Studies on factors related to halo traction are rare. Sink et al[15] reported that the effect of traction was independent of the diagnosis, age, and previous surgery history in their study on halo-gravity traction performed on 19 patients for 6 to 21 weeks. Koller et al[13] reported that the duration of traction did not affect the total correction rate during HT. Our results agree with this observation. Additionally, patients in group B (PBC < PTC) had lower height, lower body weight, higher TBWR, and more halo-femoral traction than patients in group A (PBC ≒ PTC). This suggests that for shorter patients and those who weigh less, halo-femoral traction with a heavy traction weight was effective in treating severe scoliosis. The authors found that these results may be related to the mechanical properties associated with spinal curvature. Each vertebral joint acts as a fulcrum in traction, and tall patients are thought to require more force due to the longer lever arm from the apex of the spinal curvature. Also, the taller and heavier the weight, the larger the size of each vertebral body, and the facet joint can become resistance to traction.

It is well known that the traction force of the pelvis and femur is greater than that of gravity.[2,12,15] Applying more traction force can be effective in improving spinal curvature; accordingly, TBWR should be larger, and the method of traction should be stronger. However, several studies recommend that TBWR should not exceed 50%.[3,13] These studies suggest that high tractional forces can cause problems, such as cranial nerve palsy, loss of cervical lordosis, and degenerative changes of the apophyseal joint.[19–21] Thus, our study adhered to these principles for all patients, and we could not confirm the association between patients with complications and high TBWR. Additionally, pelvic and femoral traction are considered more invasive than gravity traction, and complications, such as pin site problems, are very common.[22] Therefore, careful selection of the traction method is necessary. In this study, halo-femoral traction resulted in fear and discomfort among patients, and it was performed only in the early days of the study period.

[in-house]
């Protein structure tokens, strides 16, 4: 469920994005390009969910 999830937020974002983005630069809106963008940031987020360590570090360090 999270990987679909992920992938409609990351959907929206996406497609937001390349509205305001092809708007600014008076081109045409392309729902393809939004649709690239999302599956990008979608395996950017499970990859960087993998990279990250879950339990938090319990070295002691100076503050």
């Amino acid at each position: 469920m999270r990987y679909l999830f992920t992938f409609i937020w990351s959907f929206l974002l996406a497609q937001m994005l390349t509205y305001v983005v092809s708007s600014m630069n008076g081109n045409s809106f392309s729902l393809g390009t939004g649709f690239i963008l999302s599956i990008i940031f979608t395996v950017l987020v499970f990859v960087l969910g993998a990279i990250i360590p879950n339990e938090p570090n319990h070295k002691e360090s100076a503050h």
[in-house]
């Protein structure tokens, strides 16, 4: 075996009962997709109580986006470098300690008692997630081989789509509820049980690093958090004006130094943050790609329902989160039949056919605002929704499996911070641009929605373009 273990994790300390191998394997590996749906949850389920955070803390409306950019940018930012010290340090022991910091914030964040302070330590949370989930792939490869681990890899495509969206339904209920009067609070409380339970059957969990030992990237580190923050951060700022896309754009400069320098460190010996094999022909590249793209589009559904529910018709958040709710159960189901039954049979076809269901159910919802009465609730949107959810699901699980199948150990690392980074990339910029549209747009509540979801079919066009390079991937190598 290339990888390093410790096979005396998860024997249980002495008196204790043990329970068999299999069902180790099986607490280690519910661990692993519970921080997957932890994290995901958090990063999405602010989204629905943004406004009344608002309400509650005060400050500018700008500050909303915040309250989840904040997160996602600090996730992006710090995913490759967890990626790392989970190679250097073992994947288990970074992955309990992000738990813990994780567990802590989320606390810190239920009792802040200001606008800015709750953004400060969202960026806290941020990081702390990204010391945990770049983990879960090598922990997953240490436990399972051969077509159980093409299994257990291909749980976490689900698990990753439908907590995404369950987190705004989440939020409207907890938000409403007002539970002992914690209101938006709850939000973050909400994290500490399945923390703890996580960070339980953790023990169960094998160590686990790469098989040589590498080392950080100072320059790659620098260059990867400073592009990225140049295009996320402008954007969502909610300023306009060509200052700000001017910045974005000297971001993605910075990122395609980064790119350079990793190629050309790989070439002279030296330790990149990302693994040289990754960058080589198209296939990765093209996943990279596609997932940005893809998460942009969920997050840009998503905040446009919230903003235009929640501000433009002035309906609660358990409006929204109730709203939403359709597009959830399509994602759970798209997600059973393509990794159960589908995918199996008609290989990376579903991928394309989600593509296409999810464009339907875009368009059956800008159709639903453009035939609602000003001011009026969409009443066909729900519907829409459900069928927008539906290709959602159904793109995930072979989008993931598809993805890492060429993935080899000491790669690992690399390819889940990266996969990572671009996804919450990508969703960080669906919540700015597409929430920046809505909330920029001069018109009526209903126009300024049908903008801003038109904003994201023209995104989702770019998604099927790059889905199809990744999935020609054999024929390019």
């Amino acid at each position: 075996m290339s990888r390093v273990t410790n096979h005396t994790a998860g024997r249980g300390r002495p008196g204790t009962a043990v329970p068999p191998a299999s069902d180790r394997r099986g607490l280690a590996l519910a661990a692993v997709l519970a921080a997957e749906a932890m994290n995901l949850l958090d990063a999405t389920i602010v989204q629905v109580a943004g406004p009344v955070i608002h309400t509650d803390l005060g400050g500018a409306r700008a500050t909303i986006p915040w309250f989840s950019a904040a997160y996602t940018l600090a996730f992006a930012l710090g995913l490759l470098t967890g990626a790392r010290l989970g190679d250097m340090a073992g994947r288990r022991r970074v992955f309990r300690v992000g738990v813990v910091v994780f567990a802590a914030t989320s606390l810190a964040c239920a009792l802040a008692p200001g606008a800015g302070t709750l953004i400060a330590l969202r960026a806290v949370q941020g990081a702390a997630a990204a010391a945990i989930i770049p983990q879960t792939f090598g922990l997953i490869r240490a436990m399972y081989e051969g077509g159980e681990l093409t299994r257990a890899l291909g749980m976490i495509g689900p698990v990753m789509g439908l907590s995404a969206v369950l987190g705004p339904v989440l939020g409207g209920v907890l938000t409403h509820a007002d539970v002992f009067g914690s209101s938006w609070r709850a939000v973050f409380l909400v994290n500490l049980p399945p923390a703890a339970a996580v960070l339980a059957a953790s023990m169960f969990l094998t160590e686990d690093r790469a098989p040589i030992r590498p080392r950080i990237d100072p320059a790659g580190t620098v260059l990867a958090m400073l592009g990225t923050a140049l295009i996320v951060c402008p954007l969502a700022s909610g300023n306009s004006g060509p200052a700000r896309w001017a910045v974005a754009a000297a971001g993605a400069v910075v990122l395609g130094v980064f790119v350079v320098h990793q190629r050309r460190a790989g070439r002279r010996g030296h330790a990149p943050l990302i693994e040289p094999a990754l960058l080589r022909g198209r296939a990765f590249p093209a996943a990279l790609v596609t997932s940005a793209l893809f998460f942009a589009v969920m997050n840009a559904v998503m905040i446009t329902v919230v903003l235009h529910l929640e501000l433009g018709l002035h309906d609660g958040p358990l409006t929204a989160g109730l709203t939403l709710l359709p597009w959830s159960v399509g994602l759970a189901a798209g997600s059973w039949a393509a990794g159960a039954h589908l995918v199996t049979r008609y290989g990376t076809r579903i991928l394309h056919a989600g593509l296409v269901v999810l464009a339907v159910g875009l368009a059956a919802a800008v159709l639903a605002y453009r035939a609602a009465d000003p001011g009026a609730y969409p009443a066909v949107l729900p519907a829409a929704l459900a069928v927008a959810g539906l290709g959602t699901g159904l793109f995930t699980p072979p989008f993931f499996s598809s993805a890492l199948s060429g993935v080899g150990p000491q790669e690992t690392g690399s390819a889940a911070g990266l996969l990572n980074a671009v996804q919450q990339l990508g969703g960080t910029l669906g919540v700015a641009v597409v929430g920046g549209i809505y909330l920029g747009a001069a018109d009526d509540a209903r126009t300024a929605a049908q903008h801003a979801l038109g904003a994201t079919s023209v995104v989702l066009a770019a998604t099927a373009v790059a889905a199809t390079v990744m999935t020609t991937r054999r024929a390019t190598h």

This study had some limitations. First, this retrospective study was conducted using medical records and radiographic analysis. Second, there was no comparison control group of patients who had not undergone traction. However, failure to apply HT in treating severe scoliosis may increase the perioperative risk among patients. Thus, no appropriate control group could be selected in our center. Third, patients belonging to the neuromuscular scoliosis group and the syndromic scoliosis group were grouped in one category, despite the differences in their characteristics and medical history. This was inevitable because the number of patients with severe scoliosis and a single disease was small. These limitations can be overcome through multi-institutional research in the future. Fourth, no data related to preoperative HT and pulmonary function were included. An advantage of preoperative HT is that it improves pulmonary function before surgery to mitigate the inherent risks of surgery, but our study did not consider preoperative lung function. However, our study is the first comprehensive study of HT-associated factors, which have only been partially suggested in the past, and can be supplemented by further studies. Additionally, considering the lack of related studies and data owing to the small number of patients with scoliosis who require HT, our findings may help guide surgeons who are struggling with the treatment of rigid scoliosis.

In conclusion, safer and more effective spinal curvature correction can be achieved in severe scoliosis cases through preoperative HT, and most of this correction can occur within 2 weeks. The most appropriate traction period should be determined considering the possible complications of preoperative HT. In patients with low height and weight, halo-femoral traction with a heavy traction weight was effective in treating severe scoliosis. These factors must be considered when using HT for patients with rigid and severe scoliosis.